With PayPal’s popularity growing at such a rapid pace, the reasons for choosing it over other alternatives are only becoming more and more prominent. As more users and businesses opt to support its services, the benefits involved in others also deciding to do so increases; this can be attributed to Kelly’s “Law of Plenitude” (1997): the more people who use PayPal, the more viable it becomes as an independent payment platform. This is a prime example of the network effects that exist within the Internet economy.

Even before its association with eBay, PayPal still had a reputation among its users as one of the safest online payment services (Avaliani, 2004). This can be attributed primarily to the myriad of security features it offers, for both buyers and sellers (MarketLine, 2013). However, once PayPal’s user base exploded after becoming a subsidiary of eBay, its reputation no longer solely relied upon careful analysis by its users. A notable observation in commerce is that people are often very willing to place their trust in leading organizations, and the case of PayPal does not appear to be an exception to this. This leads to some particularly interesting implications, where growth leads to trust, which in turn leads to even more growth, and so on. PayPal has thus generated a name for itself, eventuating in many new users trusting it implicitly.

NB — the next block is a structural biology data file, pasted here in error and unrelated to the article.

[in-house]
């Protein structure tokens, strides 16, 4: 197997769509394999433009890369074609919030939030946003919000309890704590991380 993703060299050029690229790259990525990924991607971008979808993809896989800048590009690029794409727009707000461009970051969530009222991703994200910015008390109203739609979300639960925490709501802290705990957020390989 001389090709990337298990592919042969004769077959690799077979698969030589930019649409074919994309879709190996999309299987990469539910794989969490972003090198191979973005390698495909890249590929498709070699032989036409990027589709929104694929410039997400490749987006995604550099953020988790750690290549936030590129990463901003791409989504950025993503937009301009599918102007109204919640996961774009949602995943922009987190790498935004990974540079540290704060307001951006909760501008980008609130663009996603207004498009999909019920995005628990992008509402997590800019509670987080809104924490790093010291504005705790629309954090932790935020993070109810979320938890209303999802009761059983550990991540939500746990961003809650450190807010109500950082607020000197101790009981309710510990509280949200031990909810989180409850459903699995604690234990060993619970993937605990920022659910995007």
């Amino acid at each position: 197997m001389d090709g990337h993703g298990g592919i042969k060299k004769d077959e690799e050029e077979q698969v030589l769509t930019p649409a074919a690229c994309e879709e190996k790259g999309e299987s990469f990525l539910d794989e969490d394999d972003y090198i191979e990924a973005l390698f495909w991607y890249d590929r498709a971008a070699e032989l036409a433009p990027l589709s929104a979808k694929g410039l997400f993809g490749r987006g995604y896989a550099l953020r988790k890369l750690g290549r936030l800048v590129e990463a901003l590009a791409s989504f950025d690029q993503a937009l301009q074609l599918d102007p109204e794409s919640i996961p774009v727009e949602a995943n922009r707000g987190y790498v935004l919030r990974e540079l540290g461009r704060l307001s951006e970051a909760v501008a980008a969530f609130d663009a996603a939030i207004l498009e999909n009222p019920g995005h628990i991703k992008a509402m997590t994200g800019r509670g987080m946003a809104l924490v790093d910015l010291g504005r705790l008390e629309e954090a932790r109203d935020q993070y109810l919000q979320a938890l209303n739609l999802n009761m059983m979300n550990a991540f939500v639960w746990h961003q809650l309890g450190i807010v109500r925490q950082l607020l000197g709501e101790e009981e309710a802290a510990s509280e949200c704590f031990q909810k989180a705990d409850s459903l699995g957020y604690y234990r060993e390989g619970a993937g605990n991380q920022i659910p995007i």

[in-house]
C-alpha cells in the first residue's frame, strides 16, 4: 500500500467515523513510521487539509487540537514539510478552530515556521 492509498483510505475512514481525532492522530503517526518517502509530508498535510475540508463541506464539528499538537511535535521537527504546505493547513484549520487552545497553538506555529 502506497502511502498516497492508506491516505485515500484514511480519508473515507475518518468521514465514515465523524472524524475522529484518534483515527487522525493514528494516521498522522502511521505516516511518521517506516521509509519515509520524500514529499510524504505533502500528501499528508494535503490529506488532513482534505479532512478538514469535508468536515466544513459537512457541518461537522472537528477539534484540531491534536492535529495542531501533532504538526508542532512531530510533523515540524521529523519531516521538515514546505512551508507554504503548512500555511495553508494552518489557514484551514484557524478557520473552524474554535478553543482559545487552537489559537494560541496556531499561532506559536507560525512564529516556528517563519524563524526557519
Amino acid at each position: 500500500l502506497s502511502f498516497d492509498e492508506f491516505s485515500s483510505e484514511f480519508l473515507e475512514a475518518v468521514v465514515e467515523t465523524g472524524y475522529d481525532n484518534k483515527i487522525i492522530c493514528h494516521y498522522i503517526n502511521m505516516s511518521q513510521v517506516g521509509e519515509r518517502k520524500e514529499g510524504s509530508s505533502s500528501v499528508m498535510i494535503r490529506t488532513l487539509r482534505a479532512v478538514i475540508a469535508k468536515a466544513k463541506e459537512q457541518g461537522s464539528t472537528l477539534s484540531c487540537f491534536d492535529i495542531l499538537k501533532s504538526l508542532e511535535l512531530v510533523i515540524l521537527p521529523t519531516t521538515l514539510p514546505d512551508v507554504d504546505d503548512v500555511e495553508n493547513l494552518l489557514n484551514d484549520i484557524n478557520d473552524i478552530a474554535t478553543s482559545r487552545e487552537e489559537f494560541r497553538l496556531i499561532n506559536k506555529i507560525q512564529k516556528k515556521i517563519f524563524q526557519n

By examining all of these effects in the context of an Internet business like PayPal, we can see how they might correlate with the concept of an attention economy. We can also see exactly why attention is such a sought-after resource: with both the popularity and trust among a business’s customers being bound, in some degree, to the amount of attention it receives, the role that being able to effectively create attention plays in achieving success cannot be ignored.

PayPal Market Comparison

Since it was founded, PayPal has moved from startup, to disruptor, to market leader in the online payment industry. PayPal’s early dominance in the industry can be attributed in part due to it being the first person to person payment company to offer its services so widely. Competitors in the space, such as eBay owned Billpoint, couldn’t compete as by the time their services were launched PayPal had already built a strong network of users (CNET, 2002). So successful was PayPal against Billpoint, that eBay bought PayPal and shut Billpoint down in 2002 (CNN, 2002).